The Sri Lanka Uprising – The New York Times


The recent upheavals in Sri Lanka provide an extreme example of the world’s recent problems. Covid disrupted the country’s main industries, particularly tourism, and then leaders failed to adapt, setting off a chain of economic calamities including food and fuel shortages. The crisis sparked protests, which culminated in the president’s resignation and the installation of a new president on Wednesday.

My colleague Emily Schmall has reported on Sri Lanka. I told him about the country’s crisis.

What has brought Sri Lanka to this point?

Over the past six months or so, economic conditions for ordinary Sri Lankans have become increasingly difficult. Things like fuel and cooking gas became increasingly expensive and hard to find, and inflation soared. New government import bans have resulted in the disappearance of overseas products like chocolate and coffee beans.

In Sri Lanka, there is a fairly large middle class. People aren’t used to scarcity, so they immediately noticed things starting to disappear from the shelves. People were upset about that. And the ability to continue has become virtually impossible over the last month or so.

Eventually, protesters took control of the presidential palace. How did it happen?

It started with protesters marching towards the president’s mansion on July 9. Government officials tear gassed them and fired live ammunition around them. This made people furious. A few commandeered a military truck and used it to break down the door. Hundreds of people then streamed in and found this place essentially abandoned – the president had fled and no one was stopping them from entering. Then they did the same at Temple Trees, the Prime Minister’s official residence.

But the demonstrators did not ransack the place. They started inviting the public in, but in an orderly fashion. The activists forced people to line up properly. They treated these houses like museums. They were careful not to damage property.

After about 24 hours, a joy took over the place and some people swam in the president’s pool. They had done it: they had forced this extremely powerful president – ​​who was accused of war crimes, who was feared – to leave his own house and even the country. But they did it peacefully, without taking up arms.

So it was an atmosphere of joy and disbelief, with a bit of absurdity and a bit of comedy – a very Sri Lankan kind of revolution, relatively low-key and polite.

I can’t help but compare it to the insurrection at the United States Capitol. It seemed much more peaceful.

Oh yeah. I couldn’t stop thinking about it either.

There were several differences. On the one hand, these people were not armed. It was also a bit spontaneous, and there was no clear leader. They did not do this in association with any politician or political party.

But the big difference was that these protesters had broad support. Ordinary Sri Lankans cheered and even participated. People who otherwise would never be involved in activism or protests were happily walking around the properties, having fun and enjoying the success of this movement.

In the United States, we have recently experienced inflation and supply shortages. But that sounds like a whole different level of issues.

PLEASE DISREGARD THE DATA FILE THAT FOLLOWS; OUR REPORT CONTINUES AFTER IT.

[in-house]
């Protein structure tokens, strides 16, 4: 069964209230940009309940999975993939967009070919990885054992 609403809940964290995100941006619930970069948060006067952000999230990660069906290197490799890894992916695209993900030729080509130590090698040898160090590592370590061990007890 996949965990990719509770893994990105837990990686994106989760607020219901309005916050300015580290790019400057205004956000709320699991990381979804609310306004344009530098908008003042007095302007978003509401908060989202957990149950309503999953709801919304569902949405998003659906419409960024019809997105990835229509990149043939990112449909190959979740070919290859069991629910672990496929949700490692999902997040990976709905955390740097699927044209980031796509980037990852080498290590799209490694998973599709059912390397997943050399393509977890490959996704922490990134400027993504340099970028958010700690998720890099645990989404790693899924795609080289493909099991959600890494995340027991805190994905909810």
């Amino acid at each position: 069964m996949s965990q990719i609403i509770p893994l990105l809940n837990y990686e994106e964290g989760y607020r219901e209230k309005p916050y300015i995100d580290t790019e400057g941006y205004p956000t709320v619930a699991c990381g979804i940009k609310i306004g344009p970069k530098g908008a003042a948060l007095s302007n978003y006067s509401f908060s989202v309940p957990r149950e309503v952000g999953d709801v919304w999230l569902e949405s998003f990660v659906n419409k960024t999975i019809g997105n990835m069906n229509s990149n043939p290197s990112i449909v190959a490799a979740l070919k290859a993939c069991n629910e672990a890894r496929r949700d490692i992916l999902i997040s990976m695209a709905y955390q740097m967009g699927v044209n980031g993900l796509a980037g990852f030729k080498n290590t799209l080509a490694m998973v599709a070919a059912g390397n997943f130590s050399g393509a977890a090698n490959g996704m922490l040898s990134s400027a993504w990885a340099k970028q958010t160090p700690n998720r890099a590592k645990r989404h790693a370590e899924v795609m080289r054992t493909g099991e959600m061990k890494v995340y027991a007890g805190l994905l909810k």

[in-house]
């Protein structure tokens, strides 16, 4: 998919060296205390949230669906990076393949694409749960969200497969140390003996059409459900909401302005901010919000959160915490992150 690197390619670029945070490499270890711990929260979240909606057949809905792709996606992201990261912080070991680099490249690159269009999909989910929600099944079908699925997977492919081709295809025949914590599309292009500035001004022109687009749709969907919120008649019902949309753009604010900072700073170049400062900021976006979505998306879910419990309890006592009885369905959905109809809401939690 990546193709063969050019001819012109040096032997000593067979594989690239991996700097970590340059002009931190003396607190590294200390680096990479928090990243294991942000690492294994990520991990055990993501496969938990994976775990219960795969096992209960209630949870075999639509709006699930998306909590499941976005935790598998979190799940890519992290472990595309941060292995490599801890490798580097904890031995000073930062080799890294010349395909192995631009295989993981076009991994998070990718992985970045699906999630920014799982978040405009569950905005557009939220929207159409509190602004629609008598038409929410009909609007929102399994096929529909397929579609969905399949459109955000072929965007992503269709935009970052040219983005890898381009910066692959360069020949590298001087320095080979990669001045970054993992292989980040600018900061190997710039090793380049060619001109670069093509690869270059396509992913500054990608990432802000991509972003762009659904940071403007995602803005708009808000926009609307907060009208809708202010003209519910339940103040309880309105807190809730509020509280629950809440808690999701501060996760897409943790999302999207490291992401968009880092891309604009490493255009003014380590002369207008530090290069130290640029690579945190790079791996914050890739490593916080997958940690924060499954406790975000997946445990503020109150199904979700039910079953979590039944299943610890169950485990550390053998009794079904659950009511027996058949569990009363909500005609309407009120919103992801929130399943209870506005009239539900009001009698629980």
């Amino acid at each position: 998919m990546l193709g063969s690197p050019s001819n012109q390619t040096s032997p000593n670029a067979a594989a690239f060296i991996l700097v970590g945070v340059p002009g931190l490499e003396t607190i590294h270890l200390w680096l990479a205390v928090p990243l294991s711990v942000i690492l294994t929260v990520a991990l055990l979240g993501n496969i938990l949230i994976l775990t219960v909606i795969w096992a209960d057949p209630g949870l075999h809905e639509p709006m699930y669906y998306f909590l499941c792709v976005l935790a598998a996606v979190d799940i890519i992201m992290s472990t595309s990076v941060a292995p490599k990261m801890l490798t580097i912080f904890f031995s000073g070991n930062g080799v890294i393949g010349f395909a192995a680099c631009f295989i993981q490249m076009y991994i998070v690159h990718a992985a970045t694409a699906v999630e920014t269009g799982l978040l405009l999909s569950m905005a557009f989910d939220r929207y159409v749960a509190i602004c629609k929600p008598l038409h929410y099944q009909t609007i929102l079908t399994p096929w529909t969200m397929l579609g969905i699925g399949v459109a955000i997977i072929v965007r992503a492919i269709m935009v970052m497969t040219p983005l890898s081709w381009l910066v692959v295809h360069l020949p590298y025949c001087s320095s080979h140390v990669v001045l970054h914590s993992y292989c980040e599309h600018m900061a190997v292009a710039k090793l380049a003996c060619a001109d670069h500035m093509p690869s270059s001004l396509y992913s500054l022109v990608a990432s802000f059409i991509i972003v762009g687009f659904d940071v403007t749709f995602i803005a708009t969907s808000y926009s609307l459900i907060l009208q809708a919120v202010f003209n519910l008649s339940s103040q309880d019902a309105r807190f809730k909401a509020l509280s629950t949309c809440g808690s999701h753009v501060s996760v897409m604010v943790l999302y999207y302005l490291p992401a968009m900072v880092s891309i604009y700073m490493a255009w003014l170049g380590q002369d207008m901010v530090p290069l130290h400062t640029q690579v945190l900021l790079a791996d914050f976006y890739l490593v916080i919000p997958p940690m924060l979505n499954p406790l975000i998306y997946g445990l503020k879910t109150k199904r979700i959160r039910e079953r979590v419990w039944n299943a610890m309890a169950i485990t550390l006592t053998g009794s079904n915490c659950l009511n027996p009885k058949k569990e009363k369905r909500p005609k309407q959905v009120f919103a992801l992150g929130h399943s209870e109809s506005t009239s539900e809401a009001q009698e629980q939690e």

Yes. Thus, in the United States, Americans complained about fuel prices. On the other hand, Sri Lanka ran out of fuel. It’s not just that it was expensive; it was impossible to find.

How did the government react?

Until several months ago, there was really no government acknowledgment of the crisis. Dynast Gotabaya Rajapaksa headed the administration at the time and he appointed his brothers and his nephew to his cabinet. He didn’t take much advice outside of his family.

There was a lot of Holocaust denial among them. They were repeatedly told that the economy was deteriorating. But they were certain that tourism would continue to rise after Covid and that would be enough to shore up finances. But that didn’t happen; tourism was starting to come back, but it was not enough.

I was surprised that so much of the country was run by this one family. Is this unusual in the history of Sri Lanka?

It was strange even for Sri Lanka.

There are several families in politics. Rajapaksa was defense secretary when his brother was president from 2005 to 2015.

But this administration was an extremely brazen example. The Sri Lankan government increasingly resembled a family business. And so it was: lots of secrecy, little transparency, few outsiders. The family tried to take advantage of the policies imposed by the government.

Does the new government have the confidence of the people?

The protesters are not happy with Ranil Wickremesinghe, the new president. They believe that his takeover reaffirms the influence of the Rajapaksa because he represents the establishment and because he appointed a friend of the Rajapaksa family as prime minister.

What’s next for Sri Lanka?

In the short term, we will likely see continued turbulence. But people are investing to ensure that Sri Lanka does not fall back into this situation where it teeters towards autocracy, where there is little transparency and where the will of the people is ignored. So it’s mostly a positive story.

Learn more about Emily Schmall: She grew up in DeKalb, Illinois and once held a job trimming corn. She decided to become a journalist in high school. She started her career at the Miami Herald in 2005 and joined the New Delhi bureau at The Times in 2020.

Related: Amid the chaos, Sri Lankans have found refuge in cricket.

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